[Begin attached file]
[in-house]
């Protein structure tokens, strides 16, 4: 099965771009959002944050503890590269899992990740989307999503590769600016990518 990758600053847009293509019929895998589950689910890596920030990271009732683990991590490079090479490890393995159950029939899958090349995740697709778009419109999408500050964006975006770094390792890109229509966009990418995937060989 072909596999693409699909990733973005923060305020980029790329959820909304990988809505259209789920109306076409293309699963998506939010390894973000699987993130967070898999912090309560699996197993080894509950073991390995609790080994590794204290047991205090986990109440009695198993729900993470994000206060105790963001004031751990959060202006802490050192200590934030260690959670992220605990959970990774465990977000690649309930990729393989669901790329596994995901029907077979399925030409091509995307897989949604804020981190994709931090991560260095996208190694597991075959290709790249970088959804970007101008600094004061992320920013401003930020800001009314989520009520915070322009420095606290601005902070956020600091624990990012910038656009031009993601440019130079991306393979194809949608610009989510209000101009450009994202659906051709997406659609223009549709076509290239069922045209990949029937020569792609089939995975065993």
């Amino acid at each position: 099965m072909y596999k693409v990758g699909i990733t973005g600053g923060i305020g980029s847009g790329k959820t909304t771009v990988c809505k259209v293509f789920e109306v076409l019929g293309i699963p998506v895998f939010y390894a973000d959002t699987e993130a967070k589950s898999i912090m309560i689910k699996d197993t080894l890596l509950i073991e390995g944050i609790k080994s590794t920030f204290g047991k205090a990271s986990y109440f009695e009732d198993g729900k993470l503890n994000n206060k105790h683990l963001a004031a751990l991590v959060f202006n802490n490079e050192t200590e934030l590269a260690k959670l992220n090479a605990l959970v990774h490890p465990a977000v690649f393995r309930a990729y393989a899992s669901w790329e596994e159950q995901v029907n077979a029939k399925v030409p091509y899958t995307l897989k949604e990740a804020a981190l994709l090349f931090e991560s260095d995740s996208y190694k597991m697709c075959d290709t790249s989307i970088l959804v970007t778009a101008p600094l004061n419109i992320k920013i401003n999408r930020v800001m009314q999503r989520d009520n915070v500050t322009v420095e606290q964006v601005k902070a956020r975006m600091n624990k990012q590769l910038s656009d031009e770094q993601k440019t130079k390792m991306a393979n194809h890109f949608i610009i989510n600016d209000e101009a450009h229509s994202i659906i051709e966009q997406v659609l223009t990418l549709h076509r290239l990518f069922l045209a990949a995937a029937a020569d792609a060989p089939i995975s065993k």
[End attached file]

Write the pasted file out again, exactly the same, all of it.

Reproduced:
[in-house]
């Protein structure tokens, strides 16, 4: 099965771009959002944050503890590269899992990740989307999503590769600016990518 990758600053847009293509019929895998589950689910890596920030990271009732683990991590490079090479490890393995159950029939899958090349995740697709778009419109999408500050964006975006770094390792890109229509966009990418995937060989 072909596999693409699909990733973005923060305020980029790329959820909304990988809505259209789920109306076409293309699963998506939010390894973000699987993130967070898999912090309560699996197993080894509950073991390995609790080994590794204290047991205090986990109440009695198993729900993470994000206060105790963001004031751990959060202006802490050192200590934030260690959670992220605990959970990774465990977000690649309930990729393989669901790329596994995901029907077979399925030409091509995307897989949604804020981190994709931090991560260095996208190694597991075959290709790249970088959804970007101008600094004061992320920013401003930020800001009314989520009520915070322009420095606290601005902070956020600091624990990012910038656009031009993601440019130079991306393979194809949608610009989510209000101009450009994202659906051709997406659609223009549709076509290239069922045209990949029937020569792609089939995975065993």
């Amino acid at each position: 099965m072909y596999k693409v990758g699909i990733t973005g600053g923060i305020g980029s847009g790329k959820t909304t771009v990988c809505k259209v293509f789920e109306v076409l019929g293309i699963p998506v895998f939010y390894a973000d959002t699987e993130a967070k589950s898999i912090m309560i689910k699996d197993t080894l890596l509950i073991e390995g944050i609790k080994s590794t920030f204290g047991k205090a990271s986990y109440f009695e009732d198993g729900k993470l503890n994000n206060k105790h683990l963001a004031a751990l991590v959060f202006n802490n490079e050192t200590e934030l590269a260690k959670l992220n090479a605990l959970v990774h490890p465990a977000v690649f393995r309930a990729y393989a899992s669901w790329e596994e159950q995901v029907n077979a029939k399925v030409p091509y899958t995307l897989k949604e990740a804020a981190l994709l090349f931090e991560s260095d995740s996208y190694k597991m697709c075959d290709t790249s989307i970088l959804v970007t778009a101008p600094l004061n419109i992320k920013i401003n999408r930020v800001m009314q999503r989520d009520n915070v500050t322009v420095e606290q964006v601005k902070a956020r975006m600091n624990k990012q590769l910038s656009d031009e770094q993601k440019t130079k390792m991306a393979n194809h890109f949608i610009i989510n600016d209000e101009a450009h229509s994202i659906i051709e966009q997406v659609l223009t990418l549709h076509r290239l990518f069922l045209a990949a995937a029937a020569d792609a060989p089939i995975s065993k």